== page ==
“Fix your mind on the ideal of Ireland free, with her women enjoying the full rights of citizenship in their own nation, and no one will be able to sidetrack you.”
The above quote is from Constance Markievicz, the first woman ever elected to Dáil Éireann. 92 years on from this historic election, Ireland has one of the worst records for female representation in parliamentary structures in the world. Women make up a mere 14% of the Dáil or taken in another light – the Dáil has always been 84% male. 47% of Irish women have no female TD to represent them while 100% of men have a male TD to represent them. Student unions, often seen as a bastion for liberalism and equality, fare no better with women being underrepresented across the country at sabbatical officer level. Indeed, the last female President of USI was well over a decade ago.
Yet, we are told that the fault lies not with the political system and status quo but with us, the women. Apparently, everything is our fault. Recent research however would indicate that these arguments and assumptions are simply not true. An Oireachtas report (Women’s Participation in Politics, 2009) found that women face additional barriers to entering politics that men do not encounter. These barriers are known as the 5 C’s: cash, culture, confidence, childcare and candidate selection procedure. Knowing this we cannot continue to ignore the fact that women are discriminated against in politics because of their gender.
When I was asked to write an article to encourage women to get involved in student unions, I didn’t envisage that I would start with such a drastic outlook on the current situation. But the time has come for the women of Ireland to stand up and be counted in all political arenas, including student unions. To quote from the former cabinet Minister Gemma Hussey – we must realise our sparkling anger and demand change.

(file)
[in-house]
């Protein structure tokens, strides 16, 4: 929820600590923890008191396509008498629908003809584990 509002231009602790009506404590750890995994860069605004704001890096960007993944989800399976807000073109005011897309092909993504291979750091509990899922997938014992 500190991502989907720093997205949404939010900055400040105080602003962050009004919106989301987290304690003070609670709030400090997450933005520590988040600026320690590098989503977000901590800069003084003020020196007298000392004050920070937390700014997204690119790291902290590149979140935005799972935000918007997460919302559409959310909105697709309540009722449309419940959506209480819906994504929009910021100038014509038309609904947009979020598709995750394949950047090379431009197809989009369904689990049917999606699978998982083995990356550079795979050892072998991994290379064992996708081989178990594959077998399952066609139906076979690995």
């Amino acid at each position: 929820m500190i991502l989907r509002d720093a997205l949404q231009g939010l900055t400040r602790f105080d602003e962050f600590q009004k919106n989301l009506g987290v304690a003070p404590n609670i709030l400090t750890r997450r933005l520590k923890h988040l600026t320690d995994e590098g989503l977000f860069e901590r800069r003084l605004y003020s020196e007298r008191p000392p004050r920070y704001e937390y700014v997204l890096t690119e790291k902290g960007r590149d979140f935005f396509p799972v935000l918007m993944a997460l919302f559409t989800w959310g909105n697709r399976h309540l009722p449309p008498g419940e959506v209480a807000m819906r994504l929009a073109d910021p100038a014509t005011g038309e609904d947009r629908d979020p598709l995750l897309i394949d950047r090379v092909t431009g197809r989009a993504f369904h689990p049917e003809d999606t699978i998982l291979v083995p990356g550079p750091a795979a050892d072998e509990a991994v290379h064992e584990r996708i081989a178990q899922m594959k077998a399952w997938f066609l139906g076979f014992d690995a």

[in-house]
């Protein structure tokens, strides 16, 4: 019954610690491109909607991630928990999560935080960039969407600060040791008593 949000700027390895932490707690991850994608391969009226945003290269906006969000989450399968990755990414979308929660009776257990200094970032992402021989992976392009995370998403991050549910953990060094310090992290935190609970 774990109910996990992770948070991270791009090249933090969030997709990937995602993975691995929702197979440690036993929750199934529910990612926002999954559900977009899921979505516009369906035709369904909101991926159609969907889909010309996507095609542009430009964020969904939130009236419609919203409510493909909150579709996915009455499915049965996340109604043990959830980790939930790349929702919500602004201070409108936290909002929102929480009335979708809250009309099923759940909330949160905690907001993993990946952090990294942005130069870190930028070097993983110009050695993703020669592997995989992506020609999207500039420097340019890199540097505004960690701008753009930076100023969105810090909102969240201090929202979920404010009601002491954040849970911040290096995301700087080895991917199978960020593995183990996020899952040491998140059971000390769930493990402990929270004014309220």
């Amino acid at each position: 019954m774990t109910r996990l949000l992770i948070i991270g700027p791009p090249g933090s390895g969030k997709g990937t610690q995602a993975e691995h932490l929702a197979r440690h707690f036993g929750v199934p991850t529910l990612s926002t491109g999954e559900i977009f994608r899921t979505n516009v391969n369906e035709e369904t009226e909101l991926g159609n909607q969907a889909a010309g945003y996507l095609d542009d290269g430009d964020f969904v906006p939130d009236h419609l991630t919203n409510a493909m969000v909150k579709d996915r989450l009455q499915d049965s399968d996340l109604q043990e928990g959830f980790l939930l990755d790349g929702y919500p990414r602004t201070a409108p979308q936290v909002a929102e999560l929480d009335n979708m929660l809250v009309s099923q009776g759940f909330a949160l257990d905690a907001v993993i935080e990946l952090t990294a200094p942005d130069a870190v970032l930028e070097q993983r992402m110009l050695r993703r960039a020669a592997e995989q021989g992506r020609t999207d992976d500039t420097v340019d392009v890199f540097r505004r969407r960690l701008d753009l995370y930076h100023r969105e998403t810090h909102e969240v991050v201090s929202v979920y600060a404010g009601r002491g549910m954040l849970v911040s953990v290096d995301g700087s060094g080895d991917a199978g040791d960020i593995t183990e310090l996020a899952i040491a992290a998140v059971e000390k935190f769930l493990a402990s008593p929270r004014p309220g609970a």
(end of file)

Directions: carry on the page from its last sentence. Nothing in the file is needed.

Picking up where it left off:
And one of the ways to make that change happen is to get involved. Stand for election: class rep, part time officer, sabbatical officer – any position I could name – you should stand for it! Not just to make history and not just to make a difference but because you will make the best friends and have some of the most wonderful and bizarre experiences in college through your involvement with the student union.
I was very lucky that through my position I met both President Mary McAleese and former President Mary Robinson -both amazing inspirational women. I could pick out many more fantastic events and opportunities that came my way as a result of getting involved but there is a word limit on this article! When you put your name on that ballot paper, you don’t know what awaits you but it really is one of the most thrilling rollercoaster rides and I would recommend it for any woman out there.
“Two roads diverged in a wood, and I— , I took the one less travelled by, And that has made all the difference.” Robert Frost